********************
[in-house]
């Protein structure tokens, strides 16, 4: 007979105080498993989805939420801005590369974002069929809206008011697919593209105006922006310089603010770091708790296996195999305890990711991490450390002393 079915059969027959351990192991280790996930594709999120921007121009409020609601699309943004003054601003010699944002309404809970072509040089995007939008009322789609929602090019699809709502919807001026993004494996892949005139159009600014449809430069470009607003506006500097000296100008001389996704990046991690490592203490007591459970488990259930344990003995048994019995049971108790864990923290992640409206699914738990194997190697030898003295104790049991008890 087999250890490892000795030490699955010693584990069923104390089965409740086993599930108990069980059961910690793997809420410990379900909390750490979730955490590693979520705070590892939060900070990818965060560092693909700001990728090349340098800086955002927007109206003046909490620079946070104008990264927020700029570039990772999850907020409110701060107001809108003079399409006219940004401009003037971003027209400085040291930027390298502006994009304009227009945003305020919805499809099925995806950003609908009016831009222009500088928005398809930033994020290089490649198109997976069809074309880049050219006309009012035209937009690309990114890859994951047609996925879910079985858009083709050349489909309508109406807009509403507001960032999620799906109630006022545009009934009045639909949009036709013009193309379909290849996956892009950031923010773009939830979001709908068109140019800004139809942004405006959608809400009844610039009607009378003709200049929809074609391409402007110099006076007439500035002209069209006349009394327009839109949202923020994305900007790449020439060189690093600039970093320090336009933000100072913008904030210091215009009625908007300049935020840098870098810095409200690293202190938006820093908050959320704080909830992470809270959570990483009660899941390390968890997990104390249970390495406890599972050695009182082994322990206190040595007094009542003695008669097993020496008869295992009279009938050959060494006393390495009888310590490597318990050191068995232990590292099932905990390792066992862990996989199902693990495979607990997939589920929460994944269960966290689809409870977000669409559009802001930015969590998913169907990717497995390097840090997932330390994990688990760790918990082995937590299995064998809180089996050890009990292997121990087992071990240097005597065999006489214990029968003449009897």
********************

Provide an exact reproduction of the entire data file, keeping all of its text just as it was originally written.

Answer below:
[in-house]
């Protein structure tokens, strides 16, 4: 007979105080498993989805939420801005590369974002069929809206008011697919593209105006922006310089603010770091708790296996195999305890990711991490450390002393 079915059969027959351990192991280790996930594709999120921007121009409020609601699309943004003054601003010699944002309404809970072509040089995007939008009322789609929602090019699809709502919807001026993004494996892949005139159009600014449809430069470009607003506006500097000296100008001389996704990046991690490592203490007591459970488990259930344990003995048994019995049971108790864990923290992640409206699914738990194997190697030898003295104790049991008890 087999250890490892000795030490699955010693584990069923104390089965409740086993599930108990069980059961910690793997809420410990379900909390750490979730955490590693979520705070590892939060900070990818965060560092693909700001990728090349340098800086955002927007109206003046909490620079946070104008990264927020700029570039990772999850907020409110701060107001809108003079399409006219940004401009003037971003027209400085040291930027390298502006994009304009227009945003305020919805499809099925995806950003609908009016831009222009500088928005398809930033994020290089490649198109997976069809074309880049050219006309009012035209937009690309990114890859994951047609996925879910079985858009083709050349489909309508109406807009509403507001960032999620799906109630006022545009009934009045639909949009036709013009193309379909290849996956892009950031923010773009939830979001709908068109140019800004139809942004405006959608809400009844610039009607009378003709200049929809074609391409402007110099006076007439500035002209069209006349009394327009839109949202923020994305900007790449020439060189690093600039970093320090336009933000100072913008904030210091215009009625908007300049935020840098870098810095409200690293202190938006820093908050959320704080909830992470809270959570990483009660899941390390968890997990104390249970390495406890599972050695009182082994322990206190040595007094009542003695008669097993020496008869295992009279009938050959060494006393390495009888310590490597318990050191068995232990590292099932905990390792066992862990996989199902693990495979607990997939589920929460994944269960966290689809409870977000669409559009802001930015969590998913169907990717497995390097840090997932330390994990688990760790918990082995937590299995064998809180089996050890009990292997121990087992071990240097005597065999006489214990029968003449009897």